The world today has more young people than ever before. As economic development is picking up pace in most regions, infant mortality rates are falling faster than fertility rates. Consequently, many countries are witnessing a rise in their youth population. With unprecedented number of young people entering the labour market, gainful employing of the youth has become one of the foremost development challenges of our time. According to the International Labour Organization (ILO), about 71 million young people globally were unemployed in 2017, while about 22 per cent of all youth were not in employment, education or training. Such high levels of underutilisation of labour not only represent missed opportunities for the economy, but also potential risks for society.

The 2030 Agenda for Sustainable Development recognises the urgent need to create decent work for the youth in order to alleviate poverty and accelerate economic growth. A number of targets under various Sustainable Development Goals (SDGs) directly address issues that are pertinent to youth employment as well as their literacy and skills development. It is evident that the indomitable spirit of youth must be harnessed in the quest of accomplishing the ambitious goal of transforming our world.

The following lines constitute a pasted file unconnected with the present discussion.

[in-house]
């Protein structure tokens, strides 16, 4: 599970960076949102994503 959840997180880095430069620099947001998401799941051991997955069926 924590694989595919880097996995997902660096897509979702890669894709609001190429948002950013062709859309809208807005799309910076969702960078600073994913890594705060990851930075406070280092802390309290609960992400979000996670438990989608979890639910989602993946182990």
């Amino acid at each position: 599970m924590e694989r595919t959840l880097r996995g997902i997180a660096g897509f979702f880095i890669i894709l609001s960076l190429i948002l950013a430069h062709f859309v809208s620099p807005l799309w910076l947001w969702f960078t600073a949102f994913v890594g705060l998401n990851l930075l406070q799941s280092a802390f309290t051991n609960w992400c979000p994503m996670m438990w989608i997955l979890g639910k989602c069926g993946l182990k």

With a large youth population, Bangladesh faces the challenges of harvesting the benefits of a demographic dividend. However, in recent years, the labour market of Bangladesh has been struggling to absorb the increasing number of young job-seekers. This disconcerting trend remains a fault line in Bangladesh’s prospect of graduating from the least developed country (LDC) category with a momentum. In this context, this study, undertaken by the Centre for Policy Dialogue (CPD), provides an insightful exposure of the causes of youth unemployment in the country. It constitutes an analysis of the latest available empirical evidence. Sincere thanks are due to the authors who have invested their scholarship, time and efforts in preparing this report.

Citizen’s Platform for SDGs, Bangladesh is pleased to be associated with production of this important study, and is happy to make it available to a wider audience. The report published during the ‘Youth Conference 2018 – Bangladesh and Agenda 2030: Aspirations of the Youth’ will indeed provide much substance for discussion forums during and after the Conference. It is also hoped that the evidence-based analyses put forward in this study on Bangladesh youth will greatly benefit the policymakers and the development activists to fine-tune their strategic and programmatic approach in relevant areas.

Authors: Fahmida Khatun and Syed Yusuf Saadat

Publication Period: October 2018